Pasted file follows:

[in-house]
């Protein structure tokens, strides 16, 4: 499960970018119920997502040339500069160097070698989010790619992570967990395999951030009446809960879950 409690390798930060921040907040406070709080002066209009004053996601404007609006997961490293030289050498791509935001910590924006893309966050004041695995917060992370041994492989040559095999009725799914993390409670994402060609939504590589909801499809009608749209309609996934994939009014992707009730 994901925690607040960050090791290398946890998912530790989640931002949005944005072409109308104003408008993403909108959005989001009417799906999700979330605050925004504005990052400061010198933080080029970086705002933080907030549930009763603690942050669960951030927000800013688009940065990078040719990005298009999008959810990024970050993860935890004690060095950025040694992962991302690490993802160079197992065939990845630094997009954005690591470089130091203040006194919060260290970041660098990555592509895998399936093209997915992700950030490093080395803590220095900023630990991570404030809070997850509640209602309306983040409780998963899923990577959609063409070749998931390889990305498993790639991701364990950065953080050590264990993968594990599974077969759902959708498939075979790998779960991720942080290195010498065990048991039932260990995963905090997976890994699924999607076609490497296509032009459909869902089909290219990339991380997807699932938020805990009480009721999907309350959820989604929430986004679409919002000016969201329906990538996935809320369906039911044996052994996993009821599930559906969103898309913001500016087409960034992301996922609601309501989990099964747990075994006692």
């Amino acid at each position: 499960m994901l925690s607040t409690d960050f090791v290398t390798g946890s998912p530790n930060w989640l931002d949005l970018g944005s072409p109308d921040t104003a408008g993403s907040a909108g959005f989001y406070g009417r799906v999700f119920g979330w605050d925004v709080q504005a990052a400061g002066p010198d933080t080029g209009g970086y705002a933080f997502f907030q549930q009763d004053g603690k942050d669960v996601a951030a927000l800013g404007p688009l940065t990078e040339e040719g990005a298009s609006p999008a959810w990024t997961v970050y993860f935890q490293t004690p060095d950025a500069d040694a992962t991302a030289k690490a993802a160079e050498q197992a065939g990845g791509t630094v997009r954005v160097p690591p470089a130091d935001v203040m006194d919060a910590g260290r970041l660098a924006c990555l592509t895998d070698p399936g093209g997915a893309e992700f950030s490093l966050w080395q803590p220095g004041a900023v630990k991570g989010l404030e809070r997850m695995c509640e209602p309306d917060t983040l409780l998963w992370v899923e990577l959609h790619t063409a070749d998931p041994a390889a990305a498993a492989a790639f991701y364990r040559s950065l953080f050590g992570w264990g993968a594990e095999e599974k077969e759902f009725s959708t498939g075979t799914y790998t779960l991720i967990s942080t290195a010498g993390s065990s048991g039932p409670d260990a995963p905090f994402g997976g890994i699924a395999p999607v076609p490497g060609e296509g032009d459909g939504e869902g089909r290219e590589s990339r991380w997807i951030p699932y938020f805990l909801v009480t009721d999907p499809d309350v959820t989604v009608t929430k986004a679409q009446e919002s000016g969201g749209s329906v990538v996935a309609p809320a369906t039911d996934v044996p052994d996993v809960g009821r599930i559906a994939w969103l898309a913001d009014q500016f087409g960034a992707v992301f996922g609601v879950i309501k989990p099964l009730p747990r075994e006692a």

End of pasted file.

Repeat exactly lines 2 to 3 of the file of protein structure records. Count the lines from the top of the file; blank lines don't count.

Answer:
């Protein structure tokens, strides 16, 4: 499960970018119920997502040339500069160097070698989010790619992570967990395999951030009446809960879950 409690390798930060921040907040406070709080002066209009004053996601404007609006997961490293030289050498791509935001910590924006893309966050004041695995917060992370041994492989040559095999009725799914993390409670994402060609939504590589909801499809009608749209309609996934994939009014992707009730 994901925690607040960050090791290398946890998912530790989640931002949005944005072409109308104003408008993403909108959005989001009417799906999700979330605050925004504005990052400061010198933080080029970086705002933080907030549930009763603690942050669960951030927000800013688009940065990078040719990005298009999008959810990024970050993860935890004690060095950025040694992962991302690490993802160079197992065939990845630094997009954005690591470089130091203040006194919060260290970041660098990555592509895998399936093209997915992700950030490093080395803590220095900023630990991570404030809070997850509640209602309306983040409780998963899923990577959609063409070749998931390889990305498993790639991701364990950065953080050590264990993968594990599974077969759902959708498939075979790998779960991720942080290195010498065990048991039932260990995963905090997976890994699924999607076609490497296509032009459909869902089909290219990339991380997807699932938020805990009480009721999907309350959820989604929430986004679409919002000016969201329906990538996935809320369906039911044996052994996993009821599930559906969103898309913001500016087409960034992301996922609601309501989990099964747990075994006692």
């Amino acid at each position: 499960m994901l925690s607040t409690d960050f090791v290398t390798g946890s998912p530790n930060w989640l931002d949005l970018g944005s072409p109308d921040t104003a408008g993403s907040a909108g959005f989001y406070g009417r799906v999700f119920g979330w605050d925004v709080q504005a990052a400061g002066p010198d933080t080029g209009g970086y705002a933080f997502f907030q549930q009763d004053g603690k942050d669960v996601a951030a927000l800013g404007p688009l940065t990078e040339e040719g990005a298009s609006p999008a959810w990024t997961v970050y993860f935890q490293t004690p060095d950025a500069d040694a992962t991302a030289k690490a993802a160079e050498q197992a065939g990845g791509t630094v997009r954005v160097p690591p470089a130091d935001v203040m006194d919060a910590g260290r970041l660098a924006c990555l592509t895998d070698p399936g093209g997915a893309e992700f950030s490093l966050w080395q803590p220095g004041a900023v630990k991570g989010l404030e809070r997850m695995c509640e209602p309306d917060t983040l409780l998963w992370v899923e990577l959609h790619t063409a070749d998931p041994a390889a990305a498993a492989a790639f991701y364990r040559s950065l953080f050590g992570w264990g993968a594990e095999e599974k077969e759902f009725s959708t498939g075979t799914y790998t779960l991720i967990s942080t290195a010498g993390s065990s048991g039932p409670d260990a995963p905090f994402g997976g890994i699924a395999p999607v076609p490497g060609e296509g032009d459909g939504e869902g089909r290219e590589s990339r991380w997807i951030p699932y938020f805990l909801v009480t009721d999907p499809d309350v959820t989604v009608t929430k986004a679409q009446e919002s000016g969201g749209s329906v990538v996935a309609p809320a369906t039911d996934v044996p052994d996993v809960g009821r599930i559906a994939w969103l898309a913001d009014q500016f087409g960034a992707v992301f996922g609601v879950i309501k989990p099964l009730p747990r075994e006692a």